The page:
Author Topic: Digital media and entertainment publics in Philippines  (Read 195 times)

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Offline luplay

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Digital media and entertainment publics in Philippines
« on: April 18, 2023, 02:02:52 AM »

Despite the much-hyped disruptive capacities of digital technologies, it seems that in the Philippines, the televisual dominance of entertainment culture expanded, rather than diminished, with the advent of the digital era. The rise of mobile communication and social media in the Philippines has not (yet) led to a significant decline in television viewing among core free to air audiences, nor to a measurable fragmentation of entertainment consumers. On the contrary, popular examples of social media phenomena in the Philippines indicate that television producers have been very successful in reintegrating successful content from new media platforms into traditionally broadcast programmes.

To understand this success, it is relevant to note the rapid take-up of mobile phone use among the same sectors of the Filipino population that form television’s core audiences. As a substantial body of research has demonstrated, the Philippines was an early successful market for the take-up of mobile phones, which transformed everyday practices and were accessible even to lower income Filipinos from the early 2000s onwards. Despite the omnipresence of mobile telephony, smartphones specifically were not quite so rapidly embraced, due to their higher purchase price and heavier data requirements. Nevertheless, by 2018, Pew Research Center reports that 55% of Filipinos reported owned a smartphone. It is fair to say that digital media and communications technologies have become a taken for granted presence in the lives of most urban and many regional communities. Middle class Filipinos regularly budget for smartphones, streaming content subscriptions, home wifi connections and laptops. For lower income Filipinos, the digital media ecology may look different but is by no means digitally disconnected. As Cheryll Soriano and a team of colleagues explored in Metro Manila, low-income neighbourhoods commonly feature an array of spaces that make Internet connectivity accessible, including cyber cafés and ‘Pisonet’; computers housed in repurposed arcade game or jukebox shells and placed in semi-public spaces where a few minutes of Internet access can be bought with a one peso coin. Low income consumers regularly make use of free wifi connections in shopping malls, shared data connections among neighbours and regular promotions that offer small packages of data at affordable rates.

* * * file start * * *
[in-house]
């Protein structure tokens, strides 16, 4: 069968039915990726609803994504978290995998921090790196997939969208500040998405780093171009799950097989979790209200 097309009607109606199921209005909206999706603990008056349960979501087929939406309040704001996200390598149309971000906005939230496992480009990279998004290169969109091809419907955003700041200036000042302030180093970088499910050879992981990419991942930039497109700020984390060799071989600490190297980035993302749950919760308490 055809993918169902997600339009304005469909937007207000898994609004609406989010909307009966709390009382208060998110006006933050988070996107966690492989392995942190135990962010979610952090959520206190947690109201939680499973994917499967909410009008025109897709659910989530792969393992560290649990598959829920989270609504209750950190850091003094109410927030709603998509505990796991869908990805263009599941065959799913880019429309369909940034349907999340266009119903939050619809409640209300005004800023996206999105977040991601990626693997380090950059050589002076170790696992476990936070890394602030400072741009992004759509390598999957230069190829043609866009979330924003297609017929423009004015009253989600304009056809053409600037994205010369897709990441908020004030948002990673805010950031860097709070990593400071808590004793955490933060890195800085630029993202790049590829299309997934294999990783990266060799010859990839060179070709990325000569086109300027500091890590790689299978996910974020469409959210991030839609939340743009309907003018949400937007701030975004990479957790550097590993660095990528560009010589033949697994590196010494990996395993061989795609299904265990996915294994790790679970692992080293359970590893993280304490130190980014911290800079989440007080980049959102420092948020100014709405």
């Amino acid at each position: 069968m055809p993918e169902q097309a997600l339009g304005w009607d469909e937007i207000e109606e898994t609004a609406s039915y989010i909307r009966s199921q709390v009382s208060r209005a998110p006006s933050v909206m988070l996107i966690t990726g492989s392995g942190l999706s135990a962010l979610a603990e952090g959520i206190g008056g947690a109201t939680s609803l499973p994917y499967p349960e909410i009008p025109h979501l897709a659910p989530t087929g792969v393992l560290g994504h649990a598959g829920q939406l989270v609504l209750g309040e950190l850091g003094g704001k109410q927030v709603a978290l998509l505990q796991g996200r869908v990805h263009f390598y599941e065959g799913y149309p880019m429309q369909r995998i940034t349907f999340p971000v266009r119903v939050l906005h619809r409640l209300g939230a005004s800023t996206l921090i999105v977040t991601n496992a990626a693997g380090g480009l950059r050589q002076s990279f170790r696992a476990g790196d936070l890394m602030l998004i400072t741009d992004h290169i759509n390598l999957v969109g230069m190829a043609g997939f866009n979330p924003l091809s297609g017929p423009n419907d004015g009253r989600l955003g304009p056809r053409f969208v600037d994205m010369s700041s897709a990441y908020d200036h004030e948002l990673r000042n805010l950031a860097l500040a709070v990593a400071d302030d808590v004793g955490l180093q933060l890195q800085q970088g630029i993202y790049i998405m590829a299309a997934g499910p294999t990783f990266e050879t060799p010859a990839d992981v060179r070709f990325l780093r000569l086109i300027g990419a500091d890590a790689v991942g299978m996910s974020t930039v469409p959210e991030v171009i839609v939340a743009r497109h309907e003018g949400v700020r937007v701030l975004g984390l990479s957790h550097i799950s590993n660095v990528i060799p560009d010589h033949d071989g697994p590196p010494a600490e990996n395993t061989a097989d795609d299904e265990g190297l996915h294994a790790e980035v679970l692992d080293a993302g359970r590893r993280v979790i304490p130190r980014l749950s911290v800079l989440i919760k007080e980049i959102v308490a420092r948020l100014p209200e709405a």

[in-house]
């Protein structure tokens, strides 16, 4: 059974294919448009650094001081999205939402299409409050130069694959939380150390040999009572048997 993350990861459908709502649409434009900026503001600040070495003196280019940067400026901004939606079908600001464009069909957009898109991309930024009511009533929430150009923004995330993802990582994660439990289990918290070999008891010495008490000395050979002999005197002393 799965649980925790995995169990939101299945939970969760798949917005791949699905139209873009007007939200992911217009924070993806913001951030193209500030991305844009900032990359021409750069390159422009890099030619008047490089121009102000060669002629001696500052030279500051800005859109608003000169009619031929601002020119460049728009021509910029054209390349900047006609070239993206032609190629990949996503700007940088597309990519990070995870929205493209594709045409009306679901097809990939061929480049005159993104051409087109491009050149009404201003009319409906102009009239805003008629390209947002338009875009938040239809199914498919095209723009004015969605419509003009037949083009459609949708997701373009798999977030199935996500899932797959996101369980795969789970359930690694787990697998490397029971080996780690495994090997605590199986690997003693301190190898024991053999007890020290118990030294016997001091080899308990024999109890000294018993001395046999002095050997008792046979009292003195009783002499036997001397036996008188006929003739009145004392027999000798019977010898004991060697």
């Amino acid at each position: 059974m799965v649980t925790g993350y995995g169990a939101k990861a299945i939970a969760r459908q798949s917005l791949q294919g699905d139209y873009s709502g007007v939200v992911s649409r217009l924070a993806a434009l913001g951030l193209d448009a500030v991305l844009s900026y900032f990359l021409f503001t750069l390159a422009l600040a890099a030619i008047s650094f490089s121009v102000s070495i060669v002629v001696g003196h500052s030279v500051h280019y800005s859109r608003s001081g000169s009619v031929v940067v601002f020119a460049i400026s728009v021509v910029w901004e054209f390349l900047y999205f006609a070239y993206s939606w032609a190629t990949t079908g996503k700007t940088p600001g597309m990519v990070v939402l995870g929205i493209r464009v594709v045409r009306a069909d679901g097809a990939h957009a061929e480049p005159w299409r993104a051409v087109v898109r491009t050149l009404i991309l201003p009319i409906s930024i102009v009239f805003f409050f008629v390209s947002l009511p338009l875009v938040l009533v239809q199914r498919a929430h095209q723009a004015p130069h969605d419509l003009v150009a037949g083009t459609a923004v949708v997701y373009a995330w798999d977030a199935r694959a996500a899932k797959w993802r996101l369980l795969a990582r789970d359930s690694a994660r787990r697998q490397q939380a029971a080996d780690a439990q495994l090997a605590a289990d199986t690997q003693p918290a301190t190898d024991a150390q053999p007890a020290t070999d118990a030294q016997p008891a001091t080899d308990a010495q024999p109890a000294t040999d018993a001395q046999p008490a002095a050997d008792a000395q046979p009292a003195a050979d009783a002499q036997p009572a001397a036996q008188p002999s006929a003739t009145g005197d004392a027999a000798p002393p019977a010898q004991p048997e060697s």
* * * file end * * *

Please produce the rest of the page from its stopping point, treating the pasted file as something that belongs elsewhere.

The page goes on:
As a lower-middle-income country, with notoriously slow Internet speeds and barriers to improving telecommunications infrastructure, the Philippines could be described as being poor in digital access, but rich in digital users. One significant digital innovation that indicates the large appetite for digital engagement among Filipino mobile users was the rollout of Facebook Zero for customers of the nation’s two major mobile telecommunications networks. Facebook Zero provides a pared down version of Facebook with no data charges, specifically designed for developing economies. Filipino users of Smart Communications and Globe Telecom carriers can access a package known as ‘Free Basics’ which offers them a selected range of news, information, messaging, social media and game apps, by the way, the most famous online game app is BetSo88 online.